First of all, the openness and honesty of your first sentence made my day. I'm also open to being convinced of the truth of the second and third. My current estimation, however, is that it flows from the flaw identified in the first. I.e. the appeal of the noble savage myth.

The noble accounts for the overestimation of Castro's accomplishments, the savage for the denial of his own agency vis-a-vis U.S./Cuba relations. It not unlikely that the embargo was the best we could do, enabling a shadow Cuba of sorts to develop in Miami instead of slowly being starved, or quickly being shot, to death within Cuba proper.
8.18.2008 1:22am
Public_Defender (mail):

It would be a humanitarian gesture to invade Cuba and kill off the communist rulers. That would do much more good than ending the embargo. The capitalism that might arise following the lifting of sanctions won't necessarily stop the repression.

I saw numerous lefties saying that we should invade Burma to help following the typhoon. There are a few countries in our own hemisphere that we should invade first.


Overestimating the capacity of the military to solve non-military problems used to be more a problem on the left than the right. Now that's changed. Paraphrasing George Will, the military is fantastic and killing people and breaking things. Building up civilian political and social structures is something they just aren't designed for.

If we kill the top leaders (easier said than done), what would be left? Castro's tentacles reached deep into Cuban society (block-by-block, I've read), and how far would you go? According to the column, Fidel Castro is near death and only rarely lucid, yet he still strikes fear into all levels of Cuban society. Getting rid of those last fleeting moments of lucidity is not enough to bring democracy.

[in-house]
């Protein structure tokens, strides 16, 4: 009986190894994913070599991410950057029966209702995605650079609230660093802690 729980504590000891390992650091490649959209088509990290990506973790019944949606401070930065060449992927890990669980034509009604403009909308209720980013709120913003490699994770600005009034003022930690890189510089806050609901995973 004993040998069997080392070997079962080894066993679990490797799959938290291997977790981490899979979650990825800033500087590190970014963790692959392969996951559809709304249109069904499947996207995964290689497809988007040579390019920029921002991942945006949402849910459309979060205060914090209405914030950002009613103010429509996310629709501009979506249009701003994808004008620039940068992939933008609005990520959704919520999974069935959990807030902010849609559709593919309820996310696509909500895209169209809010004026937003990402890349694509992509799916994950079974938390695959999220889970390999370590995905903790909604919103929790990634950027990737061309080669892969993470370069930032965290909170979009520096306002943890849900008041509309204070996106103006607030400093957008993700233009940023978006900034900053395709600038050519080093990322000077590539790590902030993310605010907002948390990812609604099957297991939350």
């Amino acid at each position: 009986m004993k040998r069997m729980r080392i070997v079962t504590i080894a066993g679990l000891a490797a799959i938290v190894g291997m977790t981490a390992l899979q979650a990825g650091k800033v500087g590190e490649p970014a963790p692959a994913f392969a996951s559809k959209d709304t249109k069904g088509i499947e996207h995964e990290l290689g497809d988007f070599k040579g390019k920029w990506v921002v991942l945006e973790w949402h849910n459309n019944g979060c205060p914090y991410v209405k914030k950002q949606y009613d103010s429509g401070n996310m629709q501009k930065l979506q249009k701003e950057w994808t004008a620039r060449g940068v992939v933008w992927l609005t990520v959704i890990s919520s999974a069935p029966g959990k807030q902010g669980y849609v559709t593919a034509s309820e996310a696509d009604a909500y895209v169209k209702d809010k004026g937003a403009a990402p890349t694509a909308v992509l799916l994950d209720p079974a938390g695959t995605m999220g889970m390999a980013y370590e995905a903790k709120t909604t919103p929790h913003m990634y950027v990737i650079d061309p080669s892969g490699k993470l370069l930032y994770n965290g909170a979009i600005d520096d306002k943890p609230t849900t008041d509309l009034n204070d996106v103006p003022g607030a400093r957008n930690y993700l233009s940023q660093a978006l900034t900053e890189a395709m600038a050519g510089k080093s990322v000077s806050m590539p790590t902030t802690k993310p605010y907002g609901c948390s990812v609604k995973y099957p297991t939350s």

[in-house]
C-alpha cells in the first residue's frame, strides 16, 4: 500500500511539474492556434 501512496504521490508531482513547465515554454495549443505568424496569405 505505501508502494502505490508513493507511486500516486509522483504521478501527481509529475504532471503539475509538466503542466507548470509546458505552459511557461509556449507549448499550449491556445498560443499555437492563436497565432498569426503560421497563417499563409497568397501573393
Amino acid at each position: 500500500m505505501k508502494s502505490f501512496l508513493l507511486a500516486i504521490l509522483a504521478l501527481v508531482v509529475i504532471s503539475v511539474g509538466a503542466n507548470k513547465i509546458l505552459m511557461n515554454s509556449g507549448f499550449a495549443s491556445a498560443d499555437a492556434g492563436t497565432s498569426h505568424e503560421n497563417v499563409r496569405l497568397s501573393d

When it comes to Cuba, I don't see anyone offering practical solutions. I seen naive trust in too may on the left. I see fanatical wackiness on the right, as well. Do the people on the right really believe that all Cuban parents should be deprived of their child if they choose to stay on the island? And do they really think that 50-year-old property claims will be honored?
8.18.2008 8:30am
Brian G (mail) (www):
Bush continued to perpetuate our keeping the Cubans in poverty for the past 8 years. As soon as Obama is elected, he will lift the embargo on Cuba and they will become a prosperous nation.

(Hey, I could write for the NY Times with brilliant analysis like that!)
8.18.2008 12:18pm
Opher Banarie (mail) (www):
A couple of weeks ago that sage of wisdom and international affairs known as Whoopi Goldberg asked on "The View"

...besides, what was wrong with communism?

Genius.
8.18.2008 2:58pm
David Warner:
"what was wrong with communism?"

Well, that's a question each new generation will naturally ask. If we keep its discussion verboten, should be surprised that some conclude it was communism's expressed goals that were resented, rather than its barbaric means, inherent contradictions, corrupt practitioners, economic illiteracy, or illiberal polity?

As long as we have charlatans with us willing to exploit ignorance, the case needs making.